The school effectively meets all requirements for safeguarding pupils. Their needs are carefully identified and procedures ensure these are fully met. A very caring climate ensures that pupils feel safe and develop confidence. This is particularly beneficial in helping pupils who arrive from other schools to settle in quickly and happily. The school makes very good use of links with other organisations to enhance its own care. For example, involvement in the local schools cluster provides valuable resources for aiding vulnerable pupils and their families. An excellent art therapy programme has helped pupils with emotional difficulties to develop a calm approach to life. Systems for tracking pupils' progress are very well organised and are used effectively to provide additional help for pupils who are falling behind their expected progress. Although teachers often use marking well to guide their pupils on how to improve, this is not consistent and pupils are not always clear about their targets.
Leadership and management
The headteacher, ably supported by the deputy headteacher, provides a clear direction for colleagues. There is considerable unity of purpose throughout the school. Since the last inspection, staff working at middle levels, such as subject leaders, have become more involved in monitoring the quality of their areas of responsibility, for example by observing lessons, and using this to guide their colleagues on how to improve their practice. This is particularly so in English and mathematics, but is not as strong in all subjects. Governors say that the school's leaders provide them with good information about the school's performance. They use this well to ask challenging questions, for example to satisfy themselves that targets are challenging yet achievable. The school provides well for community cohesion. Leaders ensure that pupils become aware of contrasts in their own and wider communities. They make effective use of the rich diversity within the school's own population and links with other organisations. During the inspection, Year 5 visited a local, but contextually different, school for a joint history activity. Leaders are currently evaluating provision to ensure that opportunities are equally effective in all years.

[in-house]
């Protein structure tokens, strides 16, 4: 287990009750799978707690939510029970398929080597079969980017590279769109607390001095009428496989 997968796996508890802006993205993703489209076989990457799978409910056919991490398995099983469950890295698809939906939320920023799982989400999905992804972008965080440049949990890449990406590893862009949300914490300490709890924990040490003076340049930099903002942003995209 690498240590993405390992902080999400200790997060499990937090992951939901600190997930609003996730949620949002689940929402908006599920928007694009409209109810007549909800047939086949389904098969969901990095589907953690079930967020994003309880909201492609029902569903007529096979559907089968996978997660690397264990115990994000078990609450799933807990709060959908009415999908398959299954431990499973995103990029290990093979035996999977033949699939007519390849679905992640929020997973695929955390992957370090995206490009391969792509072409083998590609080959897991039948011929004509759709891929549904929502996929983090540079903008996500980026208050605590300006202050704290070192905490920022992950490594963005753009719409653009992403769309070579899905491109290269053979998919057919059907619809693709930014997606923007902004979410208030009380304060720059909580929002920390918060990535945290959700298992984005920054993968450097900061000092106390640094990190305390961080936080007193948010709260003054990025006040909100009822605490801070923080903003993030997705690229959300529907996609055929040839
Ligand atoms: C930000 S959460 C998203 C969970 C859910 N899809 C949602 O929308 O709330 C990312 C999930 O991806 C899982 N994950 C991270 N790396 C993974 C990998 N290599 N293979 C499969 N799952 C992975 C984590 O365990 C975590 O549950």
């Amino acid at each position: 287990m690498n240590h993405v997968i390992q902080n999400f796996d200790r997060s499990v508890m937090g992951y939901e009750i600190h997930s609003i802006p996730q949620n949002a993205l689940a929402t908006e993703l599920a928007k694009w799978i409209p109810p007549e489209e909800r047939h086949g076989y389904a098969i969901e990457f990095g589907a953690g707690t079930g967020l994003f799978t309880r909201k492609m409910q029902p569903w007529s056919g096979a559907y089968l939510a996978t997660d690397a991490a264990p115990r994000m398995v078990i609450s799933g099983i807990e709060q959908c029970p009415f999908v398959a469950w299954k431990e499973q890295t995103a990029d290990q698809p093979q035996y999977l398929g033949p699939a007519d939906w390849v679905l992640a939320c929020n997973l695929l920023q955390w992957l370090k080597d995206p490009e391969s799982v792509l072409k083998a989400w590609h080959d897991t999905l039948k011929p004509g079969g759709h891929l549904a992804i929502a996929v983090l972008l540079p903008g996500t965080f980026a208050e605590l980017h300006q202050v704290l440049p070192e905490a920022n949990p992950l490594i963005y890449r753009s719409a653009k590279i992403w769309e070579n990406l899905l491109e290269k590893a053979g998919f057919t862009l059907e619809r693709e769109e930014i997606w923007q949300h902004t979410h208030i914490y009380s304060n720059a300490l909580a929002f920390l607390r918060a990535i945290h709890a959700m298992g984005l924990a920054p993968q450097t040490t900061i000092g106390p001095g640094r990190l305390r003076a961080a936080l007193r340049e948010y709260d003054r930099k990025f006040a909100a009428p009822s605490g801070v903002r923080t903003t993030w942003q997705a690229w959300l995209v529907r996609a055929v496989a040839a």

|Any complaints about the inspection or the report should be made following the procedures set out in the guidance 'Complaining about inspections', which is available from Ofsted's website: ofsted.gov.uk.|
|Key to judgements: grade 1 is outstanding, grade 2 good, grade 3 satisfactory, and grade 4 inadequate.||School Overall|
|How effective,efficient and inclusive is the provision of education,integrated care and any extended services in meeting the needs of learners?||2|
|Effective steps have been taken to promote improvement since the last inspection||Yes|
|How well does the school work in partnership with others to promote learners' well-being?||2|
|The capacity to make any necessary improvements||2|
Effectiveness of the Early Years Foundation Stage
|How effective is the provision in meeting the needs of children in the EYFS?||2|
|How well do children in the EYFS achieve?||2|
|How good is the overall personal development and well-being of the children?||2|
|How effectively are children in the EYFS helped to learn and develop?||2|
|How effectively is the welfare of children in the EYFS promoted?||1|
|How effectively is provision in the EYFS led and managed?||2|
Achievement and standards
|How well do learners achieve?||2|